We know not to take the likes of Limbaugh, O'Reilley and Coulter too seriously. Their function is to keep the knuckle dragging crowd entertained with round-the-clock, schoolyard-level insult humor. But Krauthammer's different. A Pulitzer Prize winner and an influential member of Project for the New American Century (PNAC) who helped convince young Mister Bush to invade Iraq after the 9/11 attacks "…even if evidence does not link Iraq directly to the attack," Krauthammer is a darling of the neocon intelligentsia.

Now, Krauthammer is a leading voice in the call to bomb Iran even though there's no evidence to contradict its consistent claims that it has no intention of seeking nuclear weapons. And Krauthammer admits that such a preemptive, unprovoked strike would produce consequences even more dire than the invasion of Iraq.

In his September 15th Washington Post column, he wrote that a strike on Iran will likely "…send oil prices overnight to $100 or even to $150 a barrel. That will cause a worldwide recession." Iran will close the straights of Hormuz, "through which 40 percent of the world's exports flow every day." Krauthammer cautions that, "The U.S. Navy will be forced to break the blockade. We will succeed, but at considerable cost."

As to how a strike on Iran will affect the situation in Iraq, he says, "Iran will activate its proxies in Iraq, most notably, Moqtada al-Sadr's Mahdi Army… Iran could order the Mahdi Army and its other agents within the police and armed forces to take up arms against the institutions of the central government itself, threatening the very anchor of the new Iraq. Many Mahdi will die, but they live to die. Many Iraqis and coalition soldiers are likely to die as well."

I agree with Krauthammer up to that point, but here's where he turns myopic: "There will be massive criticism of America from around the world. Much of it is to be discounted."

Discounted? Oh please, Chuckie. The Iraq fiasco you helped create has already made America quite arguably the most isolated super power in world history. A strike on Iran based on no more proof of its nuclear weapons intentions other than the rants of your neo-pals like Dick Cheney and John Bolton would set America's influence on global affairs back a century or more. Even our British yap dog won't want to play with us. Even if we throw it a big old box of beef-flavored Nylabones .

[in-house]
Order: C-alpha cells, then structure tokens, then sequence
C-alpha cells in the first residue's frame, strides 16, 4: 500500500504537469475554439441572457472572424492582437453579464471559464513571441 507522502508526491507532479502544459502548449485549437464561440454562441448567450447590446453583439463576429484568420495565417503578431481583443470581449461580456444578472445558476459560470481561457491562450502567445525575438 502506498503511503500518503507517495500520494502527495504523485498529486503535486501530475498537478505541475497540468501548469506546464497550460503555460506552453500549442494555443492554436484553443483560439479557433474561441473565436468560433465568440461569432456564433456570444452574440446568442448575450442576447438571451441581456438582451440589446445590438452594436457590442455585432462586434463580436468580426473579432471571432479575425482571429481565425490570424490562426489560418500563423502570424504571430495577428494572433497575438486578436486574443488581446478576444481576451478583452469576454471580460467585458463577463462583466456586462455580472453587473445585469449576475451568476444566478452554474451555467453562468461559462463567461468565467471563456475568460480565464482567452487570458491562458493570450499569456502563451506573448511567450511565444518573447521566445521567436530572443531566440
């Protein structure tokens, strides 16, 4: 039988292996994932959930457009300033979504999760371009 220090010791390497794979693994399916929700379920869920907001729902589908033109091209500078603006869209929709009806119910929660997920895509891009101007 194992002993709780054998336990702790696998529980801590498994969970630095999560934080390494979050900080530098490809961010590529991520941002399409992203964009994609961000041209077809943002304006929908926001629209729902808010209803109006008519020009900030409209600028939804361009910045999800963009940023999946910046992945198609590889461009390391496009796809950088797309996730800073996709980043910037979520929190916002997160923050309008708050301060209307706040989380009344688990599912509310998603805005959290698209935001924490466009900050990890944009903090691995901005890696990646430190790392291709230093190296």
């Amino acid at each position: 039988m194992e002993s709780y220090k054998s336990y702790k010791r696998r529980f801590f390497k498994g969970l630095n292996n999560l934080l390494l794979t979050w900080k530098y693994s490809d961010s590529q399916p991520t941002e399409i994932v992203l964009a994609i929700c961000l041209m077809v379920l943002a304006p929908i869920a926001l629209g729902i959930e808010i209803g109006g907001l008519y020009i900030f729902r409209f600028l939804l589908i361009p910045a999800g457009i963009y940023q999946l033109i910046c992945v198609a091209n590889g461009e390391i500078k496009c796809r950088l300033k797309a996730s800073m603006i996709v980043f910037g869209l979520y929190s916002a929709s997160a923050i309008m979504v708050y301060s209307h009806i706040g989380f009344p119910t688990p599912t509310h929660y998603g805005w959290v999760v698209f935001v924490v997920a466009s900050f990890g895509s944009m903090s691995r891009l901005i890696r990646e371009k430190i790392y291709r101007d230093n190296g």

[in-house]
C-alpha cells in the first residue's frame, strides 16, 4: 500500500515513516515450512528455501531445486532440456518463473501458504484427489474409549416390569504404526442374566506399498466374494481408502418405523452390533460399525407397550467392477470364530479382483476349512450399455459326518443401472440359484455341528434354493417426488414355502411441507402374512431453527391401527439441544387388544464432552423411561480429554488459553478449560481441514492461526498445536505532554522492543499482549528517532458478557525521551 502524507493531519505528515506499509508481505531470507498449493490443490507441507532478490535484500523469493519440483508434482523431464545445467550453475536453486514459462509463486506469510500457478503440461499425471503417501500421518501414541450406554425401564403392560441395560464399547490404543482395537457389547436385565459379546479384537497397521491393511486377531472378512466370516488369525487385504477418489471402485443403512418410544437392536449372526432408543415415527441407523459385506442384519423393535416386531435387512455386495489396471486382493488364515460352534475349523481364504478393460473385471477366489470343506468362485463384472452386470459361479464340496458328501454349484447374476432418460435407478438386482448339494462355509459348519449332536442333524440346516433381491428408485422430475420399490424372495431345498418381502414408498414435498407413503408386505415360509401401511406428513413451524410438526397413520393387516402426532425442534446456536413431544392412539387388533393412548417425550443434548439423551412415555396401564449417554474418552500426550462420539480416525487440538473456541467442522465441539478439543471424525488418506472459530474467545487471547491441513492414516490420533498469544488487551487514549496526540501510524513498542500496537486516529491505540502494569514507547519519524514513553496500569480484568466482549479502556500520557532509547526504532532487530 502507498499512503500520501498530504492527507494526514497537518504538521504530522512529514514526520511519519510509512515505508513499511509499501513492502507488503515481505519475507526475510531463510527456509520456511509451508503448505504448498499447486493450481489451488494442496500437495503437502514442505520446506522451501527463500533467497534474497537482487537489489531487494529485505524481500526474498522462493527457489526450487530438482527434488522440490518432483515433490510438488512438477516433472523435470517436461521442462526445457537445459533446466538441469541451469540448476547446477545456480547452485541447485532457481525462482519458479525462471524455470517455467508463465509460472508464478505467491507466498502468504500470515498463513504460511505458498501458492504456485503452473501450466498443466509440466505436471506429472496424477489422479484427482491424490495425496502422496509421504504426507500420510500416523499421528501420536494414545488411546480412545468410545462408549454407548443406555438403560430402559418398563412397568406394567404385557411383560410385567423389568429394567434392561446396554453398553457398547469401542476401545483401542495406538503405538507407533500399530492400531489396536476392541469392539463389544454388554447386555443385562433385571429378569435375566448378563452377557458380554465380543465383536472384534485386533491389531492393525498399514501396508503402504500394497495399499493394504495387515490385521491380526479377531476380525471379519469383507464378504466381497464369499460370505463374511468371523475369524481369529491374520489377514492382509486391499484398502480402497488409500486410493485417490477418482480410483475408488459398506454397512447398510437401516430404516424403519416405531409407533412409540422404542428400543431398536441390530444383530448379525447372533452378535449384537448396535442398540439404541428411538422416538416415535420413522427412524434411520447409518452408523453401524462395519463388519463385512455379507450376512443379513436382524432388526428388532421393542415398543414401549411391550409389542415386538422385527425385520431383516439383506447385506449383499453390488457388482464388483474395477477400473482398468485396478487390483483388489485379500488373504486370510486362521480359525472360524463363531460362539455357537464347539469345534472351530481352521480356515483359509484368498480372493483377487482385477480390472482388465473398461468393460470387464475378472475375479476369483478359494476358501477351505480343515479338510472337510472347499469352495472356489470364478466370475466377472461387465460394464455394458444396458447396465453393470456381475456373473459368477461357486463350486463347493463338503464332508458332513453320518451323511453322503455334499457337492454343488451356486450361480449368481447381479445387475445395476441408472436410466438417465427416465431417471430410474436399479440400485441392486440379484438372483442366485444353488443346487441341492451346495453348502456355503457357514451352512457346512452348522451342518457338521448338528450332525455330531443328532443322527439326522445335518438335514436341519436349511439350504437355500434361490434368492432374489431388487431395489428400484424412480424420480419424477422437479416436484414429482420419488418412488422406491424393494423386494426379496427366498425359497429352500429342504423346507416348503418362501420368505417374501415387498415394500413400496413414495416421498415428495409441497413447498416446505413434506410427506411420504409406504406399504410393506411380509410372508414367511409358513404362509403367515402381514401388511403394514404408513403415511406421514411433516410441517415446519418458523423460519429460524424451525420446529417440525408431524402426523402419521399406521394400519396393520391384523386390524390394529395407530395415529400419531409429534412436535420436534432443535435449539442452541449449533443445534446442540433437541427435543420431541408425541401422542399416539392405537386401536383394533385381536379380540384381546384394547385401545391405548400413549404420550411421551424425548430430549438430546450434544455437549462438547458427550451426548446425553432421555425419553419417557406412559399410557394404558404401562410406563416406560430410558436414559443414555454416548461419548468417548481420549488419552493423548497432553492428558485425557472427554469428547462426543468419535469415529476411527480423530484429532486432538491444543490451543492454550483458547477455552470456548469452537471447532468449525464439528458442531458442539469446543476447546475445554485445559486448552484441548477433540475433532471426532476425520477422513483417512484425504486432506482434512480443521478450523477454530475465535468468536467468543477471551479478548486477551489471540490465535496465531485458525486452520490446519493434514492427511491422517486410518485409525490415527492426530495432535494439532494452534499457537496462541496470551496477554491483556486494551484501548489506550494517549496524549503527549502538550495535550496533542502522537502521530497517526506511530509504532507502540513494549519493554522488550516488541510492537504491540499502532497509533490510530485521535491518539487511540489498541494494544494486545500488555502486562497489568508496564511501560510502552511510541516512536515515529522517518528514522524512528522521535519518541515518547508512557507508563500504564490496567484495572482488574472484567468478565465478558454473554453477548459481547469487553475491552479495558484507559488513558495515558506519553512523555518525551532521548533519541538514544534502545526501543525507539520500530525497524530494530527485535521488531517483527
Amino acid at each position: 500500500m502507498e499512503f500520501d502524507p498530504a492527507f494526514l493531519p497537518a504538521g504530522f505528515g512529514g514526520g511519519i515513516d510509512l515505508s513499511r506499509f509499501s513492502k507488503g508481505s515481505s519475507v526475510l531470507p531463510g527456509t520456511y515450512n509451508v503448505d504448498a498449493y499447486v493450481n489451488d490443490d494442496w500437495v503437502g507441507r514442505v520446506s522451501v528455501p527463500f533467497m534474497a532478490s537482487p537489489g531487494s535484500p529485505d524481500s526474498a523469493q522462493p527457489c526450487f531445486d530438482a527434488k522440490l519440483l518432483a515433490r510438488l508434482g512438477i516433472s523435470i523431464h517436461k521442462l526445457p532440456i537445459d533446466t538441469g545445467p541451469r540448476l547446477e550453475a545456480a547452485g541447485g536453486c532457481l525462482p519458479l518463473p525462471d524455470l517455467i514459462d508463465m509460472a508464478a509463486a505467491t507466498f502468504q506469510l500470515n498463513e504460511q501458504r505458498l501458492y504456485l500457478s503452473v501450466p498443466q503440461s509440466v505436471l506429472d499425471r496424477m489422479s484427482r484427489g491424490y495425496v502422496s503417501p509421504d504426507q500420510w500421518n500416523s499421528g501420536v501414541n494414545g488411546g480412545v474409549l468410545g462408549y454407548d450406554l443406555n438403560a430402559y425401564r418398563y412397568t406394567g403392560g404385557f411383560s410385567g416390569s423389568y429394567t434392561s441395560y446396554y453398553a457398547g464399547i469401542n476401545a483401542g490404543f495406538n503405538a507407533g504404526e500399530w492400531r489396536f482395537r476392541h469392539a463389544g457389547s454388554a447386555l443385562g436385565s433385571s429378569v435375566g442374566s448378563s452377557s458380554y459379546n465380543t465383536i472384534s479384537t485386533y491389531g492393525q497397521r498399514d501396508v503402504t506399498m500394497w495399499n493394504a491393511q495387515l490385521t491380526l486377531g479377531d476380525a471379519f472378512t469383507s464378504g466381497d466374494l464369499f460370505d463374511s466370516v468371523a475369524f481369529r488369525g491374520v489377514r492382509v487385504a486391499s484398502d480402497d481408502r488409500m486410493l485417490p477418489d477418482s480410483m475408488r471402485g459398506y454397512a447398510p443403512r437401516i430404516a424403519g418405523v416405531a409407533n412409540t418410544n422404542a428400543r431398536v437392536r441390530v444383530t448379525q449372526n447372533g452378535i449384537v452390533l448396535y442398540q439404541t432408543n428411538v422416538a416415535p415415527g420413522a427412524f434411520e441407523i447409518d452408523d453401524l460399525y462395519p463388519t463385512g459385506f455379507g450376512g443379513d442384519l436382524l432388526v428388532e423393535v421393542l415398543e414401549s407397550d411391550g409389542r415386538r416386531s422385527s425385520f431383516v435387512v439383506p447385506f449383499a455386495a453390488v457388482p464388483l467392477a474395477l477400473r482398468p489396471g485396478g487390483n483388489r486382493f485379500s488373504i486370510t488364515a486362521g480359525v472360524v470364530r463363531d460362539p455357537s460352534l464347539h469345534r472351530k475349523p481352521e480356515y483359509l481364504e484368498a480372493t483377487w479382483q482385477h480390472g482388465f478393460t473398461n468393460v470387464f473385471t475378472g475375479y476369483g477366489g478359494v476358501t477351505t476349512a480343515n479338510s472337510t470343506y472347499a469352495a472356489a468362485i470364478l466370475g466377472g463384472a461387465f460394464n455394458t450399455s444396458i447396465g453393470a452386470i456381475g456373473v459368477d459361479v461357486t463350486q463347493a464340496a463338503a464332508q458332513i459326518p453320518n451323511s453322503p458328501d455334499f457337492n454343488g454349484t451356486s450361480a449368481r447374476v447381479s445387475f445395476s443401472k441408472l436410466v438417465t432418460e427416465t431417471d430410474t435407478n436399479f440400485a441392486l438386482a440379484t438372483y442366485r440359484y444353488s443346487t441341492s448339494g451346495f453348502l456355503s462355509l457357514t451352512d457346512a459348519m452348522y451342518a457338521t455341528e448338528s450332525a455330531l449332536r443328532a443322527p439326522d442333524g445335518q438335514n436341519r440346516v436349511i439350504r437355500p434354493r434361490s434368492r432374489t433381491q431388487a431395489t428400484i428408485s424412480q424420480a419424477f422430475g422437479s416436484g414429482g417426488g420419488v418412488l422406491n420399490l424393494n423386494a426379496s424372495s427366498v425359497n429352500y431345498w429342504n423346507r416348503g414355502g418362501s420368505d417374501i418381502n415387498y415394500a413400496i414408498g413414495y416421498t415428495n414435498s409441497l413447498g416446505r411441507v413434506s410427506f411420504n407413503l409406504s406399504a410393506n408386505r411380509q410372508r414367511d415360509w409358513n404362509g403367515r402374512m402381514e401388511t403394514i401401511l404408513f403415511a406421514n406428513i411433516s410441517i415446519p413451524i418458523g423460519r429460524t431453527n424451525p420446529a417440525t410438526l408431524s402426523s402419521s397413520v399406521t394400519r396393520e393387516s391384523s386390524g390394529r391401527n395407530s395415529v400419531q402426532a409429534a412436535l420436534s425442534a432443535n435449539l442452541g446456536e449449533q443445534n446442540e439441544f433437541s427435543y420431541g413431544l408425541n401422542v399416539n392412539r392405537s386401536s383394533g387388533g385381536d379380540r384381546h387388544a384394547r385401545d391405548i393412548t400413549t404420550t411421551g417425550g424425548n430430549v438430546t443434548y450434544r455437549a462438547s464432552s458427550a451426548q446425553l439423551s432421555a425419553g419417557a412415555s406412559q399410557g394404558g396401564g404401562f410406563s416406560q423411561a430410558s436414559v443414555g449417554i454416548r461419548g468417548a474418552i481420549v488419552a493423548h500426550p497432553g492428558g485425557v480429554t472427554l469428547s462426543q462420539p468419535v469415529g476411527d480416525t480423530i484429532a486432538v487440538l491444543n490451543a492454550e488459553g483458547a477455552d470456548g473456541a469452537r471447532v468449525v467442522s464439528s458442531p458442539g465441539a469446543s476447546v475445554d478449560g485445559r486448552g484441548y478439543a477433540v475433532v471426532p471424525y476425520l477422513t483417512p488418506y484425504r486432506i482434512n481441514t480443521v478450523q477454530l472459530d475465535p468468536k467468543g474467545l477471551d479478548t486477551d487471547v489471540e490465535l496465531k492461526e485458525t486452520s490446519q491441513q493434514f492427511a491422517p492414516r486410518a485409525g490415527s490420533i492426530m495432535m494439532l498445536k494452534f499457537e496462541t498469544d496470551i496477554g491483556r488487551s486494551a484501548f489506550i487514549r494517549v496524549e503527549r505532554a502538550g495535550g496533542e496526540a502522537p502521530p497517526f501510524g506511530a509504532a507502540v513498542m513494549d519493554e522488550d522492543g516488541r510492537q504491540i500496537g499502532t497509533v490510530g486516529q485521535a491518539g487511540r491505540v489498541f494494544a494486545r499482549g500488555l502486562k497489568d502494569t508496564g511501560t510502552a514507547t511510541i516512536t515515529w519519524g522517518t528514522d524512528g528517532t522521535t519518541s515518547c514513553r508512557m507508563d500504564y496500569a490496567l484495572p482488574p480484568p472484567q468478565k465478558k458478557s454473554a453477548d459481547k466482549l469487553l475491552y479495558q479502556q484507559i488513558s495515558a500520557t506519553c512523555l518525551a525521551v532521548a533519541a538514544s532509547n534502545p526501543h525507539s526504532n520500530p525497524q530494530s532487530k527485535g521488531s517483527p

Where Krauthammer's Wheels Come Off

Here's where Krauthammer reveals the fundamental flaw in the neoconservative rhetoric:
These are the costs. There is no denying them. However, equally undeniable is the cost of doing nothing.

In propaganda terms, this is often called a "limited choices fallacy." It's also called "binary thinking," a malignant practice that reduces the entire spectrum of possibilities into terms black and white absolutes. It's a common practice of ideological regime propagandists who practice a form of mass hypnosis over large populations. And Krauthammer's as good at this sort of thing as anybody. He should be. He has an MD degree in psychiatry.

We have a wide range of options with Iran, all of which are superior to Krauthammer's "their version of Armageddon" versus "our version of Armageddon" model. Here's the one I suggested last week in The Walrus, the Carpenter and Iran:
If the neoconservatives took a sane, realistic approach to foreign policy…they'd be sitting at the table in bi-lateral talks with Iran right now saying, "Hey look…"

"We appreciate what you hope to accomplish [by becoming the source of nuclear energy for the Muslim world], and we know you need help from a big guy to accomplish it. Tell you what. You don't want any of that Chernobyl and China-boy crap. Ditch those Commie losers. You want the good stuff, and you can only get it from us--at least, in the quantities you need. So if you agree that we can look at every damn thing you're doing with nuclear power, then by golly, we'll help you become the biggest thing in your part of the world since Alexander the Great.

"However, comma, if you ever cross us up by trying to develop nuclear weapons under our nose, or try to use them on Israel or anybody else, we'll smoke your sorry rear ends like an El Producto and turn your sand lot of a country into the world's biggest solar panel."